Global Environment Outlook 2019 Current Affairs - 2019
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The United Nations Environment Programme has released the Global Environment Outlook 2019. The report makes the following observations about India:
- India could save at least $3 trillion (Rs 210 trillion approx.) in healthcare costs if India implements policy initiatives which are consistent with ensuring that the globe didn’t heat up beyond 1.5 degrees Celsius by the turn of the century.
- Among India’s commitments under INDC, India is on track to achieve the target of lowering the emission intensity of its GDP by 33-35% compared to 2005 levels by 2030 and increasing the total cumulative electricity generation from fossil-free energy sources to 40% by 2030.
- To achieve the goal to limit the global temperature increase to 1.5.deg c, India needs to abandon plans to build new coal-fired power plants.
The Paris Accord of 2015 aims to keep global temperature rise this century well below 2 degrees Celsius above pre-industrial levels and to pursue efforts to limit the temperature increase even further to 1.5 degrees Celsius. But there has been limited progress by countries since then in committing to greenhouse gas emissions cut since then.
Tags: Emission Intensity • Global Environment Outlook • Global Environment Outlook 2019 • INDC • Paris Accord of 2015
The Global Environment Outlook (GEO) is the UN Environment Programme’s (UNEP) flagship environmental assessment. The first publication was in 1997 and was originally requested by the Member States. The Global Environment Outlook Report 2019 is the sixth edition.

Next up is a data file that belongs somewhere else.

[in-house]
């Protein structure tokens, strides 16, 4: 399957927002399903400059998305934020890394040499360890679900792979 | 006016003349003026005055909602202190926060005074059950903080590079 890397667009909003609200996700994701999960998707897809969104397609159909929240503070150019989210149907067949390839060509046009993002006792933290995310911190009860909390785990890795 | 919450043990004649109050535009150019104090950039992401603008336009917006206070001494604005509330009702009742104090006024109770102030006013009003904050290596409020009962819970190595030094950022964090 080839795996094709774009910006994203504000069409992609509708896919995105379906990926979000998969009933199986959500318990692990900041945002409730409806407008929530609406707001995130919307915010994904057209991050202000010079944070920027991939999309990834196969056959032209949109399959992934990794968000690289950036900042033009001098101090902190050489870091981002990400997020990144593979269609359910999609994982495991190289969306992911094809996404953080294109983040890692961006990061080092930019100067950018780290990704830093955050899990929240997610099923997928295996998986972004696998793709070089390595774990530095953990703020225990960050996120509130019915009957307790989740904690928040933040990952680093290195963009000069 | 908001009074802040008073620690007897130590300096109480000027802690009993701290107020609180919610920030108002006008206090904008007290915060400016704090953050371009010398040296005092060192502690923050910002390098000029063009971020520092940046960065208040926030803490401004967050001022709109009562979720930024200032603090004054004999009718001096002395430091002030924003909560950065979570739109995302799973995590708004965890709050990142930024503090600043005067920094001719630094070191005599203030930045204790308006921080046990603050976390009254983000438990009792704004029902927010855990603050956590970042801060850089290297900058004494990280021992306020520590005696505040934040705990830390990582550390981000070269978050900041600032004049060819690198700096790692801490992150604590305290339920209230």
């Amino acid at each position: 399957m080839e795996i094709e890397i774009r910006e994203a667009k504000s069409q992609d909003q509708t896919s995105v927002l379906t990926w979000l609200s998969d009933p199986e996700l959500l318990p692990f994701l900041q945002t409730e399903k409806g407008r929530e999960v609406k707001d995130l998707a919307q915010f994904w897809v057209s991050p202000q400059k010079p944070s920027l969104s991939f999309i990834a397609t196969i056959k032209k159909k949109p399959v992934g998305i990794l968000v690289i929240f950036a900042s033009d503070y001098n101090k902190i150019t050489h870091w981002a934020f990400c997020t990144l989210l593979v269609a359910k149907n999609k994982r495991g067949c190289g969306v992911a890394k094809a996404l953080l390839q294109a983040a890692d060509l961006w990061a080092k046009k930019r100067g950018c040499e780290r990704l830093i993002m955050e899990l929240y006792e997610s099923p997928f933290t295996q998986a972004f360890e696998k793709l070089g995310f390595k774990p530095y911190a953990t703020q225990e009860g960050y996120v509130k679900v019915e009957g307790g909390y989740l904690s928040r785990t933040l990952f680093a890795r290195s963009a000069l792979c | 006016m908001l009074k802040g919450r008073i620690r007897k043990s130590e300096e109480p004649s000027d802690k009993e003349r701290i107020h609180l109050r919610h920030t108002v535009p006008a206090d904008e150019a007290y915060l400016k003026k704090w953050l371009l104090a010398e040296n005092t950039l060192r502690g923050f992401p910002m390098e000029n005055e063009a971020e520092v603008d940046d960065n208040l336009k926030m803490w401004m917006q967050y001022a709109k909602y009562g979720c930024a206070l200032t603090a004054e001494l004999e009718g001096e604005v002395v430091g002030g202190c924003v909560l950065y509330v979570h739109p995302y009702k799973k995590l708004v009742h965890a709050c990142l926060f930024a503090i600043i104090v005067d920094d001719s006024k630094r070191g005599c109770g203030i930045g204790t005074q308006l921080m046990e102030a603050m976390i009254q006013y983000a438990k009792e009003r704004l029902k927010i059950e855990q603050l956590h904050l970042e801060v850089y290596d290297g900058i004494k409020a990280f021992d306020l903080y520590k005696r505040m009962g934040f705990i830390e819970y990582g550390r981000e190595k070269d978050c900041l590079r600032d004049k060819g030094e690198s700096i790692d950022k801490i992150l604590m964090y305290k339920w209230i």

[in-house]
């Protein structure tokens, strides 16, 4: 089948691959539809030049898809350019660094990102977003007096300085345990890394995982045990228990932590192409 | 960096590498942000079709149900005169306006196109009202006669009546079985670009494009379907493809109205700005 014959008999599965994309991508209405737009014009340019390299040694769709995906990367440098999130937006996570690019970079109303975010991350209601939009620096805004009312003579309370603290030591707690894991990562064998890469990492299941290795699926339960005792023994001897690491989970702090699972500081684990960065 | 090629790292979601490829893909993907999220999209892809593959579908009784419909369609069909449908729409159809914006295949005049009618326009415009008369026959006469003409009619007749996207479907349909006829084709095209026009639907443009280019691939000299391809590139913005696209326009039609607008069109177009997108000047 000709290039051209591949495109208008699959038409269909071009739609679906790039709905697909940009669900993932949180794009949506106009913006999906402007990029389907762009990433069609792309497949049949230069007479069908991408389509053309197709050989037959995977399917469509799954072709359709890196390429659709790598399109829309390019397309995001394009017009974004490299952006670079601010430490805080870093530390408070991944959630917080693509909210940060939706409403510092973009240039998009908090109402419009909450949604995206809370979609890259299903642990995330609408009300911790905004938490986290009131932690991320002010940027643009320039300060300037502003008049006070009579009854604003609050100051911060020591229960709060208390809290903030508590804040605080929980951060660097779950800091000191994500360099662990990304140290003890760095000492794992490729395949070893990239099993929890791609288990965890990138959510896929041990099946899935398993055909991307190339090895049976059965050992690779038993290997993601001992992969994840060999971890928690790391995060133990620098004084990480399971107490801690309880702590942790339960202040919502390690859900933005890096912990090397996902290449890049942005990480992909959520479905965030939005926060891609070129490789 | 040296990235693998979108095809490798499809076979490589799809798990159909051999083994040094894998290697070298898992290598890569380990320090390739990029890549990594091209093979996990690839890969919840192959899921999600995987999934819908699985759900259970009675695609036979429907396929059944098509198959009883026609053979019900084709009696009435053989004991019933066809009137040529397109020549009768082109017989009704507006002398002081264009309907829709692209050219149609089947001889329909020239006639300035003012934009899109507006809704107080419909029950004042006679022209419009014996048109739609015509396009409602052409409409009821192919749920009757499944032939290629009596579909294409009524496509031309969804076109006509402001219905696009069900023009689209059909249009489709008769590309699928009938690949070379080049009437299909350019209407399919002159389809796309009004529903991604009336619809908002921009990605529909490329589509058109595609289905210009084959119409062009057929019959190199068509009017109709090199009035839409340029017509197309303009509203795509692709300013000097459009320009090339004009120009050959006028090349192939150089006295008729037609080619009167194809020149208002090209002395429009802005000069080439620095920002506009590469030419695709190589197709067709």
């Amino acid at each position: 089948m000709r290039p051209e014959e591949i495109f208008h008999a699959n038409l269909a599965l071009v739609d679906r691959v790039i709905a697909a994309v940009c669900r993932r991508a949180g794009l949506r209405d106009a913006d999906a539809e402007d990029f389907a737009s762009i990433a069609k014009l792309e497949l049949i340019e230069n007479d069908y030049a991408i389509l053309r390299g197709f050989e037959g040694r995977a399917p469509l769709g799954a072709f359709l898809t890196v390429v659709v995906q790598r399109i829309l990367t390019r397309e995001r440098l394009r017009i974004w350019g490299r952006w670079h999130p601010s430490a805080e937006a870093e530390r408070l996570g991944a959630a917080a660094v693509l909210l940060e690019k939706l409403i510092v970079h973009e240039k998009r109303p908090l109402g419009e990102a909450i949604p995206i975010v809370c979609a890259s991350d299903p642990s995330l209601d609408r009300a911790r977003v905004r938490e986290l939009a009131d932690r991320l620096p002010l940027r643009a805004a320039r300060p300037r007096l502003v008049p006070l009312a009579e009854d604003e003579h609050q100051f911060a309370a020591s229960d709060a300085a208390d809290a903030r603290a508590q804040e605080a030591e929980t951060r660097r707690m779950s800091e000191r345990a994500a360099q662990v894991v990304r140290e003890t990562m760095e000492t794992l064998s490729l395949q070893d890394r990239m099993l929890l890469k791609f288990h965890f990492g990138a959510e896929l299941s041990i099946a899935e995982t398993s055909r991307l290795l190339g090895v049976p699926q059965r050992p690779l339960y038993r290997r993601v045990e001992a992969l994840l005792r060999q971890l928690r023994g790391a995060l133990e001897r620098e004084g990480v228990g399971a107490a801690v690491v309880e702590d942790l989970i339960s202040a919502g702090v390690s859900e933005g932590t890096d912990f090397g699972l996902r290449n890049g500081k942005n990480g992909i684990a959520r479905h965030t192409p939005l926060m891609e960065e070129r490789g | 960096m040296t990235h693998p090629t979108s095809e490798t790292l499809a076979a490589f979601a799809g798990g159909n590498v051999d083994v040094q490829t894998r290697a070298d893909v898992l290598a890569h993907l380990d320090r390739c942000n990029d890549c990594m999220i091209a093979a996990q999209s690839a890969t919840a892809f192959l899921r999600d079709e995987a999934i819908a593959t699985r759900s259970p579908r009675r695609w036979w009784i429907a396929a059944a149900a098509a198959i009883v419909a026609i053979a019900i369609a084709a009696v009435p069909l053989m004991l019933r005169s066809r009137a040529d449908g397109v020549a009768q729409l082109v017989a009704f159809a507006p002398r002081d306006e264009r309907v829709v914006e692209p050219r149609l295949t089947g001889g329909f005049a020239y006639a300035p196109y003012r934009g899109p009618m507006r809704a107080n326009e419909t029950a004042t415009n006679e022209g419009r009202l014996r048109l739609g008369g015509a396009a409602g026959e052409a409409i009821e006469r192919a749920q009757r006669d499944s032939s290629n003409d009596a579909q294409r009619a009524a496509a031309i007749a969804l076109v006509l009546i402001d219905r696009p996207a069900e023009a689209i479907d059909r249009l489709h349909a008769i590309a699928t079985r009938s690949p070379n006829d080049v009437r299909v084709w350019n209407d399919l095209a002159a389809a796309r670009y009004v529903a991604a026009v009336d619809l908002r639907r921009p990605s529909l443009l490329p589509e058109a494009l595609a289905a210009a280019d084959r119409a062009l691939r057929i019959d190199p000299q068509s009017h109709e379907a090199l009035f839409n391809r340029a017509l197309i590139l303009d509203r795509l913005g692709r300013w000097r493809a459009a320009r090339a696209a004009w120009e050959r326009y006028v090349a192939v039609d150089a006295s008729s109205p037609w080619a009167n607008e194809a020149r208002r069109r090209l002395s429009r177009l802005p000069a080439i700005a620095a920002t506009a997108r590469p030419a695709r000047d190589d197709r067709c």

Findings of the Report
- The report notes that a quarter of all premature deaths and diseases worldwide are due to manmade pollution and environmental damage.
- The report warns that deadly emissions, chemicals polluting drinking water, and the accelerating destruction of ecosystems crucial to the livelihoods of billions of people are driving a worldwide epidemic that hampers the global economy.
- The report highlights the growing divide between rich and poor as rampant overconsumption, pollution and food waste in the developed world leads to hunger, poverty and disease elsewhere.
- The report notes that as greenhouse gas emissions continue to rise amid a preponderance of droughts, floods and superstorms made worse by climbing sea levels, there is a growing political consensus that climate change poses a future risk to billions.
- The report expresses concern that the health impacts of pollution, deforestation and the mechanised food-chain are less well understood.
- The report notes that poor environmental conditions cause approximately 25% of global disease and mortality and resulted in around 9 million deaths in 2015 alone.
- Due to lack of access to clean drinking supplies, 1.4 million people die each year from preventable diseases such as diarrhoea and parasites linked to pathogen-riddled water and poor sanitation.
- The report notes that chemicals pumped into the seas causes potentially multi-generational adverse health effects, and land degradation through mega-farming and deforestation occurs in areas of Earth home to 3.2 billion people.
- The report states that air pollution causes 6-7 million early deaths annually.
- The report calls for a root-and-branch detoxifying of human behaviour while insisting that the situation is not unassailable. Food waste for instance, which accounts for 9% of global greenhouse gas emissions, could be slashed. The world currently throws away a third of all food produced. In richer nations, 56% goes to waste.
The report makes a strong case for a rapid drawdown in greenhouse gas emissions and pesticide use to improve air and water quality. The report also notes lack of any international agreement for the environment close to covering what the 2015 Paris accord does for the climate.